With the initial trim set and some confidence that it wasn’t leaking, Matt brought the boat back to shore for a proper Christening. Lisa and Ciana had arrived with champagne and proceeded to help Matt name the boat “Rouleur.” The beautiful Douglas fir bows were glowing in the setting sunlight, glistening with the recent heavy rains, and foaming with celebratory champagne as we all hailed the arrival of another fine boat on our ocean planet!
Matt then took Rouleur out for another longer spin. A few minutes after he had disappeared “upstream” toward the Ballard locks, it was an awesome sight to see him blaze bast a couple cruising kayaks. It seemed he was suddenly off towards Ketchikan at high speed! But he eased off on the power at the last-minute and circled back to us. Near the beach a set-screw gave in to the tremendous torques Matt was pushing through the right angle drive, so our sea trials of the pedal propulsion system had to cease. It was easy to return to the beach with gentle pedaling, and earlier it was clear that the back-up human power method of a SUP paddle was also effective.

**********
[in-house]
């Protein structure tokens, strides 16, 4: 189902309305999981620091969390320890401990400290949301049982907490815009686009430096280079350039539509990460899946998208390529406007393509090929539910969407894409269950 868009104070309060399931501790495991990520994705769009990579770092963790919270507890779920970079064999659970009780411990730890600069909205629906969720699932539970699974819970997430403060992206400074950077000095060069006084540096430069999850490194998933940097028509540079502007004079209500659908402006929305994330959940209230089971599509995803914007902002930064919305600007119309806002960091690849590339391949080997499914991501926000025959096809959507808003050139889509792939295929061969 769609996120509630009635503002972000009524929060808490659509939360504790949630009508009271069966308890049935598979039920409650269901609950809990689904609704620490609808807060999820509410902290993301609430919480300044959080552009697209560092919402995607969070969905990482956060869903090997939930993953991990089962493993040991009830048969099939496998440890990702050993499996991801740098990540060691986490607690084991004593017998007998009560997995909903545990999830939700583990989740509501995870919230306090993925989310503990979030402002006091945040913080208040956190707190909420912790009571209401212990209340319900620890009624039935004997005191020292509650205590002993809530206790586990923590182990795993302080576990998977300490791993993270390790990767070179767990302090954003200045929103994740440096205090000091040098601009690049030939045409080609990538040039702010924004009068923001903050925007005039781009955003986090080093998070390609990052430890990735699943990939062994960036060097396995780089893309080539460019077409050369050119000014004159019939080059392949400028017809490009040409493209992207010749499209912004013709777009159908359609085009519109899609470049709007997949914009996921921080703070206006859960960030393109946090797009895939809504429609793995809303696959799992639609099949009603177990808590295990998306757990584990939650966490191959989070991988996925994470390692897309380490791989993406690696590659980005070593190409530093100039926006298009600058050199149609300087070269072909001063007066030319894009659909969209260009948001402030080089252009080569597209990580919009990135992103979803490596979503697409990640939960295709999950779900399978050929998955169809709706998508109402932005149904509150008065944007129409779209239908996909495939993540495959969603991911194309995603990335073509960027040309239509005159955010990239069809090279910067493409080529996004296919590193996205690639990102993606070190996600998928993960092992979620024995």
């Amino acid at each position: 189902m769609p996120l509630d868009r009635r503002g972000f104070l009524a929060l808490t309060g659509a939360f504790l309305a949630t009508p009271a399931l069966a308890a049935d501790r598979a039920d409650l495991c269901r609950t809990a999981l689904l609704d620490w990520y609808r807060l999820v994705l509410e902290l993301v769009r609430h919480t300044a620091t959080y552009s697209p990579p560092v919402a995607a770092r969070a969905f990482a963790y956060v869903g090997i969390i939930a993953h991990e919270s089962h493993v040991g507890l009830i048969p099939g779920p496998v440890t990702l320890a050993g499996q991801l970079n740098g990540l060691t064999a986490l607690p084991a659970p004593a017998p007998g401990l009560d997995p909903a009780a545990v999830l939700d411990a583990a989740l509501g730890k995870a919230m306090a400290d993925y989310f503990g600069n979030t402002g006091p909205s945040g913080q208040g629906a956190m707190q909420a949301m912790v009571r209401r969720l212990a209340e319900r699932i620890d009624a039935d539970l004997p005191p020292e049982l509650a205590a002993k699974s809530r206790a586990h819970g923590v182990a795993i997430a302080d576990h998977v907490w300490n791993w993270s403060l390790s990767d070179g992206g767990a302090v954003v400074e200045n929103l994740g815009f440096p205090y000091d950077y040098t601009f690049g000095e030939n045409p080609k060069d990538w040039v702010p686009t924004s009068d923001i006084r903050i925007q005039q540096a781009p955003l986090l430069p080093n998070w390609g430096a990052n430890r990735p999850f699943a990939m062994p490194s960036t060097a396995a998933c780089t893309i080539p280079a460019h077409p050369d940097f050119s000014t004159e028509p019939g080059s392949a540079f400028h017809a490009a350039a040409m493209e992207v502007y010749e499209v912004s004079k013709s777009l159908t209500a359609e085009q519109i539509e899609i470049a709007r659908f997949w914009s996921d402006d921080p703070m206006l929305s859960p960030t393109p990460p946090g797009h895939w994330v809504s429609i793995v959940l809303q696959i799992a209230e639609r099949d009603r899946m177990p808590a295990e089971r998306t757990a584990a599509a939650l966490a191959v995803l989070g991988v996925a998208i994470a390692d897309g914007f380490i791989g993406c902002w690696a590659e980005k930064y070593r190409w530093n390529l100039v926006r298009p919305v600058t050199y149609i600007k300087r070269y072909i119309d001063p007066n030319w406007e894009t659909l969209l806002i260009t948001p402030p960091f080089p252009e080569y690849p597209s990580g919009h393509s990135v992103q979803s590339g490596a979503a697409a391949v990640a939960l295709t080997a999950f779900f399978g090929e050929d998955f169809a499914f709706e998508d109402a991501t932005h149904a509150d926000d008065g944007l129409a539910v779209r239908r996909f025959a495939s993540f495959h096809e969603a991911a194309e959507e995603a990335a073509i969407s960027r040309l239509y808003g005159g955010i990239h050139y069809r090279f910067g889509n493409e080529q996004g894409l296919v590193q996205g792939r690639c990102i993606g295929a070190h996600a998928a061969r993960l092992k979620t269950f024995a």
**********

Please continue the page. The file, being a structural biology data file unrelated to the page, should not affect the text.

The initial speed data suggest that in flat water and no wind, Matt should be able to keep this boat in the 5-10 kph range pretty easily. Remember for the ~1200 km Race to Alaska, 10 kph mean VMG will get you to Ketchikan in about 5 days; 5 kph will get you there in 10! Averaging 15 kph 24/7 will beat Elsie Piddock’s record handily; you’ll be there in 3.3 days!
For comparison, when Greg set the world record for distance in a human-powered boat over 24 hours, he averaged 10.22 kph. Here’s a spreadsheet of long(-ish) distance speed means for human-powered boats. While sprinting kayaks can hit 17-20 kph, a huge question in the 2016 R2AK — especially if there are extended windless periods — is whether Matt’s cycling prowess and the Rouleur’s pedal-propulsion system can sustain ~10 kph over significant stretches of the BC coast.
My favorite part of the evening was seeing Rick Willoughby‘s design assembled and afloat. The curved iakos seemed to connect in a near-circular arc. Rouleur seemed perched on the water’s surface, wings outstretched — both embracing the sea and poised ready to streak across it.